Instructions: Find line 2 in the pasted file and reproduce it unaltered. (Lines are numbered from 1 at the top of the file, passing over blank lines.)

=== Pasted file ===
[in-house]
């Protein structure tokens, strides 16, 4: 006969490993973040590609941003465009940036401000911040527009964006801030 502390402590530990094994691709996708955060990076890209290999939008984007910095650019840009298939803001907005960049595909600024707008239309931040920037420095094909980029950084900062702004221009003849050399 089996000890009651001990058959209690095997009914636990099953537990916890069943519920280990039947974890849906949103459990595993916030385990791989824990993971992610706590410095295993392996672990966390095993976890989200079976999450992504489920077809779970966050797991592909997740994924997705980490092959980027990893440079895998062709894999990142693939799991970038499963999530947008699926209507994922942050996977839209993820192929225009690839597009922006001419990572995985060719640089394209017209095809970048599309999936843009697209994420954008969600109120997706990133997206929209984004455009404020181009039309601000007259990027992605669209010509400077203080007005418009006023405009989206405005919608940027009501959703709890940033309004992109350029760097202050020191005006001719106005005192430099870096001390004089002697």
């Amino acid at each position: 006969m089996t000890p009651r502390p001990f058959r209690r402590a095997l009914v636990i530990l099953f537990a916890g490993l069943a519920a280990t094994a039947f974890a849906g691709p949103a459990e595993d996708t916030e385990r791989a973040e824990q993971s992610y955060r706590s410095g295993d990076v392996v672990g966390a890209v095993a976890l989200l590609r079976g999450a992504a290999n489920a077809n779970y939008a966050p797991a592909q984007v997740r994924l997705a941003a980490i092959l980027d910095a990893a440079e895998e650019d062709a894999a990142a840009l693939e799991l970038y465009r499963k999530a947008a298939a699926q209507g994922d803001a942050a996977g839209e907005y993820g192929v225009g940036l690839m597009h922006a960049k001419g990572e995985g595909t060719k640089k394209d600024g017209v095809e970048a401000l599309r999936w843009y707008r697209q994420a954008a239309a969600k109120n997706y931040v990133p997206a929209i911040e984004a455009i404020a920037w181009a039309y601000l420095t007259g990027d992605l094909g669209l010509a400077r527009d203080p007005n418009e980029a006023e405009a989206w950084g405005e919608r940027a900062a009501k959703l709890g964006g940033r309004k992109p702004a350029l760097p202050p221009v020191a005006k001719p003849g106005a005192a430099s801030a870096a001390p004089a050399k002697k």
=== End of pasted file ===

């Protein structure tokens, strides 16, 4: 006969490993973040590609941003465009940036401000911040527009964006801030 502390402590530990094994691709996708955060990076890209290999939008984007910095650019840009298939803001907005960049595909600024707008239309931040920037420095094909980029950084900062702004221009003849050399 089996000890009651001990058959209690095997009914636990099953537990916890069943519920280990039947974890849906949103459990595993916030385990791989824990993971992610706590410095295993392996672990966390095993976890989200079976999450992504489920077809779970966050797991592909997740994924997705980490092959980027990893440079895998062709894999990142693939799991970038499963999530947008699926209507994922942050996977839209993820192929225009690839597009922006001419990572995985060719640089394209017209095809970048599309999936843009697209994420954008969600109120997706990133997206929209984004455009404020181009039309601000007259990027992605669209010509400077203080007005418009006023405009989206405005919608940027009501959703709890940033309004992109350029760097202050020191005006001719106005005192430099870096001390004089002697």